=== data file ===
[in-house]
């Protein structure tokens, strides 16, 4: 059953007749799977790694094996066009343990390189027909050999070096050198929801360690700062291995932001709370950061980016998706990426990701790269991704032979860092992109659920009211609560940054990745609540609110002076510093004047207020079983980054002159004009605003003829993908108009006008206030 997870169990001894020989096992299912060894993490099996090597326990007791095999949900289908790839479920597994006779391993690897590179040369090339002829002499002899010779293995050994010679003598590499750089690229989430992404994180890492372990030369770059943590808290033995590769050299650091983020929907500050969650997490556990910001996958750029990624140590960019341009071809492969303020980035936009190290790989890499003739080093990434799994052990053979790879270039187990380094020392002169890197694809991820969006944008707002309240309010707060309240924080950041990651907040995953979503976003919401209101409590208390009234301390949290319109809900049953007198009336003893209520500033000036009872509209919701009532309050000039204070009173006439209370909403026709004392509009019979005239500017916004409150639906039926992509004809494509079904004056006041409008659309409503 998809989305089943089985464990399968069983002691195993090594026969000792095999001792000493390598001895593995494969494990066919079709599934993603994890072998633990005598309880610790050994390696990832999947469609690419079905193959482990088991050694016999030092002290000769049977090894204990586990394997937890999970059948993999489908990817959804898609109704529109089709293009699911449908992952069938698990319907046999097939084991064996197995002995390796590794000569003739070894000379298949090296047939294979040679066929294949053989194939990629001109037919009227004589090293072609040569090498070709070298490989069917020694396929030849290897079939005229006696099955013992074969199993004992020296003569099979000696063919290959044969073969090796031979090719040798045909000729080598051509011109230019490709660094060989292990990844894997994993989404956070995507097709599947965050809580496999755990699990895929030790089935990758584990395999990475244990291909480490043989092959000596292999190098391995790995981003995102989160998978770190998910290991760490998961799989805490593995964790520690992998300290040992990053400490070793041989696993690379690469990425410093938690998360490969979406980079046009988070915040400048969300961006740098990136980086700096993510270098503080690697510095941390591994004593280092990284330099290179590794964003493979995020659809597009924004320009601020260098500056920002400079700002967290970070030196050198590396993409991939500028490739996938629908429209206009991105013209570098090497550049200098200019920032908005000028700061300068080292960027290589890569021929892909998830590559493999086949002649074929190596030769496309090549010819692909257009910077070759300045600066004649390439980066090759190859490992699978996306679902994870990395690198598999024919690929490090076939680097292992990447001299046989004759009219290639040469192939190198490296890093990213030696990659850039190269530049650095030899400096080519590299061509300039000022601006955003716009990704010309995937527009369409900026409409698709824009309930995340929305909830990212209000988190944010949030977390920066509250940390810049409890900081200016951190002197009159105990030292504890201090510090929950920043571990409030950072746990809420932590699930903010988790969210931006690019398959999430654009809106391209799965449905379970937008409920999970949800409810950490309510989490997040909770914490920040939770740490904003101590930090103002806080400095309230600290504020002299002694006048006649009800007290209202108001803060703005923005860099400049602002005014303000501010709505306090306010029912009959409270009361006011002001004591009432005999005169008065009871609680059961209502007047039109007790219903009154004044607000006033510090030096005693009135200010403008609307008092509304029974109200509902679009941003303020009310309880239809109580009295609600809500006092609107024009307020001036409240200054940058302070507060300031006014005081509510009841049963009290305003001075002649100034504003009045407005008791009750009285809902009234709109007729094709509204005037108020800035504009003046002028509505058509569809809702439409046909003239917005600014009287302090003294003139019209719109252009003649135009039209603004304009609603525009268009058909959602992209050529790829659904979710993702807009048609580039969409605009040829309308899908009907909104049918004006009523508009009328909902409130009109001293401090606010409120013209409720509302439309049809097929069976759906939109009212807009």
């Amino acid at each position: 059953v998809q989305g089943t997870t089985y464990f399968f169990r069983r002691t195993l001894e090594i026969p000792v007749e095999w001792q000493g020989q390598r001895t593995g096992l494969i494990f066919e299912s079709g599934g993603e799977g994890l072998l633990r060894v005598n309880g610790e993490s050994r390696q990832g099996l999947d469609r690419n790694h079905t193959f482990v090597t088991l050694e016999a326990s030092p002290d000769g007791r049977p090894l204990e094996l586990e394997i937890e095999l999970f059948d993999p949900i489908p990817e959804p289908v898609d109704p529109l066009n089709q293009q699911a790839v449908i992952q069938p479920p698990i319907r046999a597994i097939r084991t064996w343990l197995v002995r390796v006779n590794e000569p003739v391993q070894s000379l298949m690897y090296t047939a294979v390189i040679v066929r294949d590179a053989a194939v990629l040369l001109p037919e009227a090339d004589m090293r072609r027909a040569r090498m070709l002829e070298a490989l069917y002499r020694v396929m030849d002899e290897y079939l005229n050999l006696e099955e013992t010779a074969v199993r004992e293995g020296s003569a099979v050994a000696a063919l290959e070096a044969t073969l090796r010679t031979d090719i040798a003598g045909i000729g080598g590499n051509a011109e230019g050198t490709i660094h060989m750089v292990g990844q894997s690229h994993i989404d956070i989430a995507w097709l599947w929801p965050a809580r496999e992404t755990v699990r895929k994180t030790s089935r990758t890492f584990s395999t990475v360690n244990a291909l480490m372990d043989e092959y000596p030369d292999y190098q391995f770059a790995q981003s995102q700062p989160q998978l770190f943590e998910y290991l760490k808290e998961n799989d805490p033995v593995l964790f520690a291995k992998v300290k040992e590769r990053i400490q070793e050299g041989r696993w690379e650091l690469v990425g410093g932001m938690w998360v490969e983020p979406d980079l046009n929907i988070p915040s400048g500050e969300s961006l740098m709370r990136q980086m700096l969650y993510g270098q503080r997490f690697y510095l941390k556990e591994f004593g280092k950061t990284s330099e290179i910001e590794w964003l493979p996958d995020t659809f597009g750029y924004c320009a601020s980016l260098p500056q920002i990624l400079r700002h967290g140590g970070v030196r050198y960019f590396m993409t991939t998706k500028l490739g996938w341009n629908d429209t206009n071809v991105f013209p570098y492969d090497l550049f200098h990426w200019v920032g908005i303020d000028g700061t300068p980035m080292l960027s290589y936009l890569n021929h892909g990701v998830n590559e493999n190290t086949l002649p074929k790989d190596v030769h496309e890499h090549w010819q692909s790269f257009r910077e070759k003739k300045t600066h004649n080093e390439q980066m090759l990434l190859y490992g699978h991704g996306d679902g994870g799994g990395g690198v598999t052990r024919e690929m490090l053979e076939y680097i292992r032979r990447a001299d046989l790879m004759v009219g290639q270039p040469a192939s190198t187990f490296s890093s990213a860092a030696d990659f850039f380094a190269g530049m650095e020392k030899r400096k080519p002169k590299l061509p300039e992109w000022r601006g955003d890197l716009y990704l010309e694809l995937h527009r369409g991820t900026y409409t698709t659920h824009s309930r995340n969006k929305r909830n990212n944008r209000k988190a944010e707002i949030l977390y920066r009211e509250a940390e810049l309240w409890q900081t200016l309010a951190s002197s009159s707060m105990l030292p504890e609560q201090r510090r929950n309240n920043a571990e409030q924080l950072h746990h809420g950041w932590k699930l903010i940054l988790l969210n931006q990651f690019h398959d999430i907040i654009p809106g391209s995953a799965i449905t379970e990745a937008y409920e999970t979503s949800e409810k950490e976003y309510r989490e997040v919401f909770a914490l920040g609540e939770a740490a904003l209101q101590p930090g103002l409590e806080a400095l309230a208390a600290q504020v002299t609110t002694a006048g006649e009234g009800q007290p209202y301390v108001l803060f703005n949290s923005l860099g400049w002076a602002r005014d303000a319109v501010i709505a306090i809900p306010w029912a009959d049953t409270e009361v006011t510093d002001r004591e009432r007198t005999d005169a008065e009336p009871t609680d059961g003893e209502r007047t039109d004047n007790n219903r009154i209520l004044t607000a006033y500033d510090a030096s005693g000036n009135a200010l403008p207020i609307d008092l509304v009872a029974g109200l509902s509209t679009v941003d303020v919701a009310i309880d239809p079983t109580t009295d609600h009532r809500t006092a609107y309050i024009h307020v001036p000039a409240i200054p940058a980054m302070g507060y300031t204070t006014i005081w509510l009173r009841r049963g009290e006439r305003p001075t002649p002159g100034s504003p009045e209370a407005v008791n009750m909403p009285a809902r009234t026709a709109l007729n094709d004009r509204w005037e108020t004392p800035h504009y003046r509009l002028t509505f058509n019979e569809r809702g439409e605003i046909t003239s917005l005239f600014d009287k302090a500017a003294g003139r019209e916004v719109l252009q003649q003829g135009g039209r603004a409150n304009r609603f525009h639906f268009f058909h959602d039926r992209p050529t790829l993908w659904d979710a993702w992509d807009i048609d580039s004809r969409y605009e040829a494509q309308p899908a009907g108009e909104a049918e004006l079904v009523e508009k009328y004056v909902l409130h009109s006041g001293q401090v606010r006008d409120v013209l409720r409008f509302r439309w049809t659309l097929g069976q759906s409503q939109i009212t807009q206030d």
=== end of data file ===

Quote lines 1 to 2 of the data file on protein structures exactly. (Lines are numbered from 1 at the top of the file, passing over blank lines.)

[in-house]
């Protein structure tokens, strides 16, 4: 059953007749799977790694094996066009343990390189027909050999070096050198929801360690700062291995932001709370950061980016998706990426990701790269991704032979860092992109659920009211609560940054990745609540609110002076510093004047207020079983980054002159004009605003003829993908108009006008206030 997870169990001894020989096992299912060894993490099996090597326990007791095999949900289908790839479920597994006779391993690897590179040369090339002829002499002899010779293995050994010679003598590499750089690229989430992404994180890492372990030369770059943590808290033995590769050299650091983020929907500050969650997490556990910001996958750029990624140590960019341009071809492969303020980035936009190290790989890499003739080093990434799994052990053979790879270039187990380094020392002169890197694809991820969006944008707002309240309010707060309240924080950041990651907040995953979503976003919401209101409590208390009234301390949290319109809900049953007198009336003893209520500033000036009872509209919701009532309050000039204070009173006439209370909403026709004392509009019979005239500017916004409150639906039926992509004809494509079904004056006041409008659309409503 998809989305089943089985464990399968069983002691195993090594026969000792095999001792000493390598001895593995494969494990066919079709599934993603994890072998633990005598309880610790050994390696990832999947469609690419079905193959482990088991050694016999030092002290000769049977090894204990586990394997937890999970059948993999489908990817959804898609109704529109089709293009699911449908992952069938698990319907046999097939084991064996197995002995390796590794000569003739070894000379298949090296047939294979040679066929294949053989194939990629001109037919009227004589090293072609040569090498070709070298490989069917020694396929030849290897079939005229006696099955013992074969199993004992020296003569099979000696063919290959044969073969090796031979090719040798045909000729080598051509011109230019490709660094060989292990990844894997994993989404956070995507097709599947965050809580496999755990699990895929030790089935990758584990395999990475244990291909480490043989092959000596292999190098391995790995981003995102989160998978770190998910290991760490998961799989805490593995964790520690992998300290040992990053400490070793041989696993690379690469990425410093938690998360490969979406980079046009988070915040400048969300961006740098990136980086700096993510270098503080690697510095941390591994004593280092990284330099290179590794964003493979995020659809597009924004320009601020260098500056920002400079700002967290970070030196050198590396993409991939500028490739996938629908429209206009991105013209570098090497550049200098200019920032908005000028700061300068080292960027290589890569021929892909998830590559493999086949002649074929190596030769496309090549010819692909257009910077070759300045600066004649390439980066090759190859490992699978996306679902994870990395690198598999024919690929490090076939680097292992990447001299046989004759009219290639040469192939190198490296890093990213030696990659850039190269530049650095030899400096080519590299061509300039000022601006955003716009990704010309995937527009369409900026409409698709824009309930995340929305909830990212209000988190944010949030977390920066509250940390810049409890900081200016951190002197009159105990030292504890201090510090929950920043571990409030950072746990809420932590699930903010988790969210931006690019398959999430654009809106391209799965449905379970937008409920999970949800409810950490309510989490997040909770914490920040939770740490904003101590930090103002806080400095309230600290504020002299002694006048006649009800007290209202108001803060703005923005860099400049602002005014303000501010709505306090306010029912009959409270009361006011002001004591009432005999005169008065009871609680059961209502007047039109007790219903009154004044607000006033510090030096005693009135200010403008609307008092509304029974109200509902679009941003303020009310309880239809109580009295609600809500006092609107024009307020001036409240200054940058302070507060300031006014005081509510009841049963009290305003001075002649100034504003009045407005008791009750009285809902009234709109007729094709509204005037108020800035504009003046002028509505058509569809809702439409046909003239917005600014009287302090003294003139019209719109252009003649135009039209603004304009609603525009268009058909959602992209050529790829659904979710993702807009048609580039969409605009040829309308899908009907909104049918004006009523508009009328909902409130009109001293401090606010409120013209409720509302439309049809097929069976759906939109009212807009």